it a voluntary plan drafted by CTFA, to be amended by CTFA, and eventually to be implemented or rejected by CTFA. In
the final analysis, the action to be taken and the decisions to be made were unilateral. The Court concludes that FDA was
not obtaining advice or recommendations from CTFA at the meetings and that the parties were therefore not bound by the
provisions of the Federal Advisory Committee Act. Neither chartering of CTFA nor public access to FDA-CTFA meetings is
required.”).
 360 Greff, supra note 147, at 246.
 361 Donegan, supra note 188, at 156.
 362 Id.
 363 These scientists and physicians represent the disciplines of chemistry, dermatology, oncology, pharmacology, and toxicology.

Id.




                                                               51
whose assessment of ingredients is overseen by three non-voting liaison representatives, appointed by the

FDA, the CTFA as industry spokesperson, and the Consumer Federation of America as consumer watchdog

respectively.364 Voting Expert Panel members, selected via public nomination365 by scientific and clinical

societies, government agencies, and consumer organizations, ask that manufacturers submit test data for

or undertake costly tests on ingredients that have made the Cosmetic Ingredient Review’s “priority list”

based on the ingredients’ frequency of use or suspected or known toxicity.366 Panelists then review the

results that manufacturers submit, and determine ingredients safe, unsafe, or undeterminable due to lack of

sufficient data.367 Determinations receive publication in an annual CIR Compendium, which determinations

the industry tends to rely upon but is not bound to follow.368



Along similarly advisory but not mandatory lines, the FDA and CTFA began negotiating over creation of

cosmetics Good Manufacturing Practices. In 1977, the FDA announced that it intended to institute Good

Manufacturing Practices for eye make-up preservatives as a first step towards having Good Manufacturing

Practices for all types of cosmetics.369 Rather than protesting against such imposition of Good Manufacturing

Practices, the CTFA merely filed a petition stating what the industry would prefer to see in such cosmetics

Good Manufacturing Practices.370 The FDA then incorporated the cosmetics industry’s petition into the

Good Manufacturing Practice guidelines featured in the FDA “Investigations Operations Manual.”371 Since

then, the FDA has removed the guidelines and so ended federal cosmetics Good Manufacturing Practices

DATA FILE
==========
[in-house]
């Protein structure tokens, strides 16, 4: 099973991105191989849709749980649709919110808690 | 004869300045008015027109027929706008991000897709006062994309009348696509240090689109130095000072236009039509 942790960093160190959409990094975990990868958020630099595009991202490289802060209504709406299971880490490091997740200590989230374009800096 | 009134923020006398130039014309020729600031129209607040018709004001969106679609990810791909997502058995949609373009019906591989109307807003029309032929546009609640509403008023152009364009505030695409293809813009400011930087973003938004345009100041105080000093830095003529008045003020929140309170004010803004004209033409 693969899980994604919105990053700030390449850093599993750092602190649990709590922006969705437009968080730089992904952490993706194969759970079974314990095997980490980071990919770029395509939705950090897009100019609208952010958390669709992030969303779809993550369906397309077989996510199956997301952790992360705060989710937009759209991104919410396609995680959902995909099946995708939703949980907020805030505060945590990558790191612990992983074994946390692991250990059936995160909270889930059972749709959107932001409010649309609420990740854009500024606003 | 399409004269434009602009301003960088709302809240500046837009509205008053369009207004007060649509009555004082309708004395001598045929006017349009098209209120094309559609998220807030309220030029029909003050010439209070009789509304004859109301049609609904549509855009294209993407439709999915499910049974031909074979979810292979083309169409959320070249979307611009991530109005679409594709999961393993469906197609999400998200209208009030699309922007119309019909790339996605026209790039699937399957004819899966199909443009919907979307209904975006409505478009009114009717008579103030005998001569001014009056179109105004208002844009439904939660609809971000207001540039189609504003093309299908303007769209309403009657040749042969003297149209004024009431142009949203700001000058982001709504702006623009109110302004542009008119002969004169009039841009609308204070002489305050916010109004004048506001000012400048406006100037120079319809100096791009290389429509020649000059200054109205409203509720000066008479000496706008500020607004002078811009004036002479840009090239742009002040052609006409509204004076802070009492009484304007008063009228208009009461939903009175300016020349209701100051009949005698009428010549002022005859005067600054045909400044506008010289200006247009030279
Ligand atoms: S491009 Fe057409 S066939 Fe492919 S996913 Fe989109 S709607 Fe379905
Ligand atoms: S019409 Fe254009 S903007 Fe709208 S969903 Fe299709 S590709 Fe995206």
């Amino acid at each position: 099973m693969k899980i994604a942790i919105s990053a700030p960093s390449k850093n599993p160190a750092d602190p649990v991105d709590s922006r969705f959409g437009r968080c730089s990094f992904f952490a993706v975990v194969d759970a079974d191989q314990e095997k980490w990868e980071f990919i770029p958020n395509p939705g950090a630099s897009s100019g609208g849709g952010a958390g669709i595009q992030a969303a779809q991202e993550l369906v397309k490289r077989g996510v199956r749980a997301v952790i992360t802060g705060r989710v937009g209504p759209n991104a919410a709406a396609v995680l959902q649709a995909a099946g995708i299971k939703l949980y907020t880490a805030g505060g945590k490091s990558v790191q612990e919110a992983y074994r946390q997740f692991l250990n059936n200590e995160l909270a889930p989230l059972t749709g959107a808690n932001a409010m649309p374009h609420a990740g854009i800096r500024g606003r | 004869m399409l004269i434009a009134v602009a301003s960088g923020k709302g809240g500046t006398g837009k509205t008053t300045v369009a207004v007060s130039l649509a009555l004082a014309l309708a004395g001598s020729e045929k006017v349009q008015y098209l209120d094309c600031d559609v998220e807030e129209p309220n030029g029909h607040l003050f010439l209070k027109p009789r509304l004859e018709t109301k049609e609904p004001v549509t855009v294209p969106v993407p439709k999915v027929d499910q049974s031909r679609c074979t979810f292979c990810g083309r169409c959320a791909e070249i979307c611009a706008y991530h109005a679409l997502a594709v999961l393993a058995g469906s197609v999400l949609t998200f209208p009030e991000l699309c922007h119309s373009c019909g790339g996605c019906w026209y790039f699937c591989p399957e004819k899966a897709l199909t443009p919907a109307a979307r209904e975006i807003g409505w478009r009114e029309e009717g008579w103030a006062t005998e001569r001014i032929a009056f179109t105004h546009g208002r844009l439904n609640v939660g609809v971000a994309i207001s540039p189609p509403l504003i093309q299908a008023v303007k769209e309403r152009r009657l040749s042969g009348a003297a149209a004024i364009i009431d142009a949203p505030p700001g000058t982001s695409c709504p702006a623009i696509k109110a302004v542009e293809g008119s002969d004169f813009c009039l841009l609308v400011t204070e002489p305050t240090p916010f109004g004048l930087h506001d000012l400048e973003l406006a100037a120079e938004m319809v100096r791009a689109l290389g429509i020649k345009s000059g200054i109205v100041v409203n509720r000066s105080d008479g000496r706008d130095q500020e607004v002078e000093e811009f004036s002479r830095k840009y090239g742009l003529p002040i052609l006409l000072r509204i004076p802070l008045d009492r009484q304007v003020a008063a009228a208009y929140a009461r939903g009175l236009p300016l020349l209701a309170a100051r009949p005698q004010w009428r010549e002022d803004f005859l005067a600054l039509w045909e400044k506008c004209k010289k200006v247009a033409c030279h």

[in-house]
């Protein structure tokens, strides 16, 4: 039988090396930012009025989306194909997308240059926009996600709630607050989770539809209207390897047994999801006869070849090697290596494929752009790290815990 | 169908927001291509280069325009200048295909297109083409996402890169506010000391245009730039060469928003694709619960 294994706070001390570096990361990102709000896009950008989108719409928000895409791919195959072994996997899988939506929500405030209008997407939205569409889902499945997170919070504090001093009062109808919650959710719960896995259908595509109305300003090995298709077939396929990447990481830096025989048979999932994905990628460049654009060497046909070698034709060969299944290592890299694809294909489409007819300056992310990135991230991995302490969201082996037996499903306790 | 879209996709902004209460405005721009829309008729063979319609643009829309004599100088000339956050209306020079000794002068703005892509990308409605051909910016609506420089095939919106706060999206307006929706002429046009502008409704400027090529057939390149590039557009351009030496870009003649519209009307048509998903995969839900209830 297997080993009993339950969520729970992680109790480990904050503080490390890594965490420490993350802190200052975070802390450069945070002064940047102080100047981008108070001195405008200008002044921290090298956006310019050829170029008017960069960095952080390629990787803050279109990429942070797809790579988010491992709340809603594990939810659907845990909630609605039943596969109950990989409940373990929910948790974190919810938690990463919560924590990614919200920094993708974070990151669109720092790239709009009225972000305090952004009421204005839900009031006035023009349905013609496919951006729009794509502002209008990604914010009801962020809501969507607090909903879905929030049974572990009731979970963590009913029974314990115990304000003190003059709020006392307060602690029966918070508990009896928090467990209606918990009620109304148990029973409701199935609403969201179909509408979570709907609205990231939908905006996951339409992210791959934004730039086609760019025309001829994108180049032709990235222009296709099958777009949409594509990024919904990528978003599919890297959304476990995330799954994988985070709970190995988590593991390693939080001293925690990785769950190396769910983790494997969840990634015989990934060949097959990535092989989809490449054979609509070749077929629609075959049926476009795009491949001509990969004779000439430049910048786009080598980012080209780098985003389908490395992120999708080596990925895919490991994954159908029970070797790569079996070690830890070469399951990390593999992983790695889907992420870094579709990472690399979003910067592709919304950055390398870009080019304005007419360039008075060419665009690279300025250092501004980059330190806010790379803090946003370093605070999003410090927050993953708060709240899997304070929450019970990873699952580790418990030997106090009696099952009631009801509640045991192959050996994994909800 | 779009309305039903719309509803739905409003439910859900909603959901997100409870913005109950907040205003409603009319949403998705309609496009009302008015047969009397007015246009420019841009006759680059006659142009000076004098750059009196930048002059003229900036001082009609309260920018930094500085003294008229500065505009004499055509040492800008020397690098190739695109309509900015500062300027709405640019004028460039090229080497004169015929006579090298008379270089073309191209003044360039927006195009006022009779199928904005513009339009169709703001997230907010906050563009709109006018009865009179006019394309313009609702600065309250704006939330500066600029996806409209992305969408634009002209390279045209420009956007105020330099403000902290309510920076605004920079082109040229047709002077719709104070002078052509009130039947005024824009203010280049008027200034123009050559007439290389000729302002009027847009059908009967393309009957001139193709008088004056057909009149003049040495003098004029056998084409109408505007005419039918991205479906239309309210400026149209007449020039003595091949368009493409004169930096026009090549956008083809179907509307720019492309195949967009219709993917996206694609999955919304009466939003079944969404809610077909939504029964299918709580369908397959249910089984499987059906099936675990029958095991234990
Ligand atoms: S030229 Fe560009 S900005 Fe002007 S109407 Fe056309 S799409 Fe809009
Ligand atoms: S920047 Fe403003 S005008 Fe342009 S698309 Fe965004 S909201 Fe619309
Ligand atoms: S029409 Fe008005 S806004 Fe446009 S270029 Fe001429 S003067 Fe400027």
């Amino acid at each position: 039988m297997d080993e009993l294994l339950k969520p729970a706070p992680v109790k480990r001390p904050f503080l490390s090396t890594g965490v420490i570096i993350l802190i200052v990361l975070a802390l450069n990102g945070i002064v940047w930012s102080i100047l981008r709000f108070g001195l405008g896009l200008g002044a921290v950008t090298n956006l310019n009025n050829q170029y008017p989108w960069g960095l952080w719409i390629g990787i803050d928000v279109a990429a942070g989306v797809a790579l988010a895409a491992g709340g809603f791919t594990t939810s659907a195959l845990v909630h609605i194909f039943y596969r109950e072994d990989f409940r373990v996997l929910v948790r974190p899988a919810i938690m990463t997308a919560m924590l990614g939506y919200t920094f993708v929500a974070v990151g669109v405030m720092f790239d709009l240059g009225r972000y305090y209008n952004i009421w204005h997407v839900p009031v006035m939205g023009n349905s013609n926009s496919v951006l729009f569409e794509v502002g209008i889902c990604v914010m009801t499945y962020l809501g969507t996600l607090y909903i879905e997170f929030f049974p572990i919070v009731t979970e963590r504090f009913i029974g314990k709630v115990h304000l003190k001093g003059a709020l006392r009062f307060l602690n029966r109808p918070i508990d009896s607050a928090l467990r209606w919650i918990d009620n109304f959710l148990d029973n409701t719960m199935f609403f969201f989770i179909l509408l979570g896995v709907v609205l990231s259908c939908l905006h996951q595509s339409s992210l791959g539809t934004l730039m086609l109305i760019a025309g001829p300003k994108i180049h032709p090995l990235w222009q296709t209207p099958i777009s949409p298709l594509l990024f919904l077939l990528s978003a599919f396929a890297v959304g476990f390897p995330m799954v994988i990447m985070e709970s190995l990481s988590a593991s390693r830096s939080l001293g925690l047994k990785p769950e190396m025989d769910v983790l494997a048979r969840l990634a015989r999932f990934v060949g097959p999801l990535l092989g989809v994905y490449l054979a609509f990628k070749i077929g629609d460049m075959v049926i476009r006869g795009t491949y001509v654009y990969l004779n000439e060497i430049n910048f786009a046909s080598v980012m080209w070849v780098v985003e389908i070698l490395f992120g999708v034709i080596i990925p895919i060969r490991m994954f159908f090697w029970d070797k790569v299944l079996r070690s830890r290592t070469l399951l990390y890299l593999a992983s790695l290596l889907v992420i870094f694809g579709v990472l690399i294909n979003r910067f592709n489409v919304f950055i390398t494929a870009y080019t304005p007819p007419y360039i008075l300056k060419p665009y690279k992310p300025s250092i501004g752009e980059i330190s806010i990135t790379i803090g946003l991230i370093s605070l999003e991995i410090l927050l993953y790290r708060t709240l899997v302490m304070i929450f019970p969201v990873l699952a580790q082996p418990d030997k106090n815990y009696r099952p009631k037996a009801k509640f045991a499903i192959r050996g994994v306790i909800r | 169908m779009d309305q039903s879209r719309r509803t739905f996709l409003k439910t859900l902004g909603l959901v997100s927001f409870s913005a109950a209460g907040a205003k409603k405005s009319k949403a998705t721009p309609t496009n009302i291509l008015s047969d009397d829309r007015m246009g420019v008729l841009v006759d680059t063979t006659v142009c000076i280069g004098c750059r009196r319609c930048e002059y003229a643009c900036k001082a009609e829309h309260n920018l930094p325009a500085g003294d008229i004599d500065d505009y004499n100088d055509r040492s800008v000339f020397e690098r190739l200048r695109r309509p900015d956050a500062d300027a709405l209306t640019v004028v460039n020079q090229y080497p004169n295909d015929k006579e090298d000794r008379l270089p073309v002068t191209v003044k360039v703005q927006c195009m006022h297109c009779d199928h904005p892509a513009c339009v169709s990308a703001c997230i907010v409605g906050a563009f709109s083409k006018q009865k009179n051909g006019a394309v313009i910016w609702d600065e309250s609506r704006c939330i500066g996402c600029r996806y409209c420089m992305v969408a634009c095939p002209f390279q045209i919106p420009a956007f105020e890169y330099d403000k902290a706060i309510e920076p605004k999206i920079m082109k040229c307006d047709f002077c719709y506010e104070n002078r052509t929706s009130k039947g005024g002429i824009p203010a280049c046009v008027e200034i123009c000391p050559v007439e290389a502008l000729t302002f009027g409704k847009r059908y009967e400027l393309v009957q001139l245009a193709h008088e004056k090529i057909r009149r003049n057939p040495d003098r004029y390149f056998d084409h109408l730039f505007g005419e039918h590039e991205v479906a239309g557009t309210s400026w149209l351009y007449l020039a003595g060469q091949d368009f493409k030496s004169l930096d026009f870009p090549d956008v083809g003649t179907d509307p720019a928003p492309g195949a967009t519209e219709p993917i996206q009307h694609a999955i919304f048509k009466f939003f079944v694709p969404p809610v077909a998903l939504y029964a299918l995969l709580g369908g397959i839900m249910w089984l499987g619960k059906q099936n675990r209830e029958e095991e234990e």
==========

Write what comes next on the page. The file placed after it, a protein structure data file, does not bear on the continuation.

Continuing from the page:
364 Id.
 365 The nomination process, to ensure Expert Panel independence, also involves conflict-of interest checks using the same

standards as applied under federal law to FDA advisory committee members. Id.
 366 What Price Beauty: Judging the Safety of What Goes in Your Hair And on Your Face, Wash. Post, July 1, 1986,

(Health), at 12 (hereinafter “What Price Beauty”).
 367 Donegan, supra note 188, at 156. See also, Greff, supra note 147, at 246 (adding that ingredients declared “safe” may,

more specifically, be declared either ‘safe as currently used’ or ‘safe with qualifications).
 368 Greff, supra note 147, at 246.
 369 Id.
 370 Id. (hinting that this CTFA willingness to engage in a discussion of how to best structure cosmetics Good Manufacturing

Practices might have involved a strategic decision that having cosmetics Good Manufacturing Practices might save cosmetics
that were also drugs from falling subject to much stricter drug Good Manufacturing Practices).
 371 Id.




                                                            52
altogether.372 Despite the cosmetics Good Manufacturing Practices’ minor importance as regulations though,

they retain major historical importance as a formative instance of FDA and cosmetics industry collaboration.

Amidst the legal battling between the FDA and the cosmetics industry over color delistings and labeling

requirements, the two also managed to develop the collaborative relationship that characterizes current

government-industry relations, and informs the sparing regulation of cosmetics as compared to the regulation

of foods and drugs.373 Along with all cosmetics, lipstick underwent increased federal safety regulation in the

1970s, but of a lenient voluntary nature. Although lipstick’s social signification and accompanying social

norms evolved in uniquely conflicted ways during the 1970s, lipstick’s legal regulation included few, if any,

idiosyncrasies.



1980s




Developments that encompassed but did not focus on lipstick even more strongly characterized the 1980s’

informal and formal regulatory environment. The individual product of lipstick changed little in the 1980s,

either socially or technologically. Red became the de rigeur color, worn by all cosmetics icons from Madonna,

to Jerry Hall, to Ivana Trump, to Nancy Reagan.374 Advertising lipsticks as not tested on animals just

began to gain market cache.375 Beyond that, however, it appears that no lipstick-specific news merited

contemporary documentation. Plenty of regulatory events involving cosmetics generally did occur though,

attention prudent given that the global cosmetics industry had grown into $118 billion behemoth.376 Most
 372 Id. (further specifying that the FDA removed the guidelines in 1990 and requested that the CTFA withdraw its petition in

1994).
 373 Cosmetics currently stand the only FDA-regulated product group that does not have its own, individual center within the

FDA, and “requirements for cosmetics are substantially less extensive and complex than [are] requirements for foods, drugs, or